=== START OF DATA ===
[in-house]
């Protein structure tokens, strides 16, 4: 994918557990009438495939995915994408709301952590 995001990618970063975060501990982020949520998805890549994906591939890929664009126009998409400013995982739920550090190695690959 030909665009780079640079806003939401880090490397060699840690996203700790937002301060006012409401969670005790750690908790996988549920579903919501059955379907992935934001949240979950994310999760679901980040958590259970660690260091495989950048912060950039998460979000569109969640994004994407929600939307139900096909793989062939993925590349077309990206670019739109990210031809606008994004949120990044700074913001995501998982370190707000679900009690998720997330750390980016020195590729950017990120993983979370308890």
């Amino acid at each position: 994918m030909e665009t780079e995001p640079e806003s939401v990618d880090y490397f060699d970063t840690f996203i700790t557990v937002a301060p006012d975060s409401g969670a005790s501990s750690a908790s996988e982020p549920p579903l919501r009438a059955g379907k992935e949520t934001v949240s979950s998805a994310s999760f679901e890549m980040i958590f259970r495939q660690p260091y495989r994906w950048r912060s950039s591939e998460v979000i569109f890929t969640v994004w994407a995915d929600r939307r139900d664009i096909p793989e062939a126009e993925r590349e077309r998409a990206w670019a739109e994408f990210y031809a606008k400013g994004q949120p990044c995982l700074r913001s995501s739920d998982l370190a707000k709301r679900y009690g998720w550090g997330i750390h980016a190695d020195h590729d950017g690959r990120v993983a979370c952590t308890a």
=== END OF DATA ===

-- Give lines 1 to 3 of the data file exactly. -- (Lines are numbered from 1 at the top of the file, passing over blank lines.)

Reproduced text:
[in-house]
């Protein structure tokens, strides 16, 4: 994918557990009438495939995915994408709301952590 995001990618970063975060501990982020949520998805890549994906591939890929664009126009998409400013995982739920550090190695690959 030909665009780079640079806003939401880090490397060699840690996203700790937002301060006012409401969670005790750690908790996988549920579903919501059955379907992935934001949240979950994310999760679901980040958590259970660690260091495989950048912060950039998460979000569109969640994004994407929600939307139900096909793989062939993925590349077309990206670019739109990210031809606008994004949120990044700074913001995501998982370190707000679900009690998720997330750390980016020195590729950017990120993983979370308890």
């Amino acid at each position: 994918m030909e665009t780079e995001p640079e806003s939401v990618d880090y490397f060699d970063t840690f996203i700790t557990v937002a301060p006012d975060s409401g969670a005790s501990s750690a908790s996988e982020p549920p579903l919501r009438a059955g379907k992935e949520t934001v949240s979950s998805a994310s999760f679901e890549m980040i958590f259970r495939q660690p260091y495989r994906w950048r912060s950039s591939e998460v979000i569109f890929t969640v994004w994407a995915d929600r939307r139900d664009i096909p793989e062939a126009e993925r590349e077309r998409a990206w670019a739109e994408f990210y031809a606008k400013g994004q949120p990044c995982l700074r913001s995501s739920d998982l370190a707000k709301r679900y009690g998720w550090g997330i750390h980016a190695d020195h590729d950017g690959r990120v993983a979370c952590t308890a």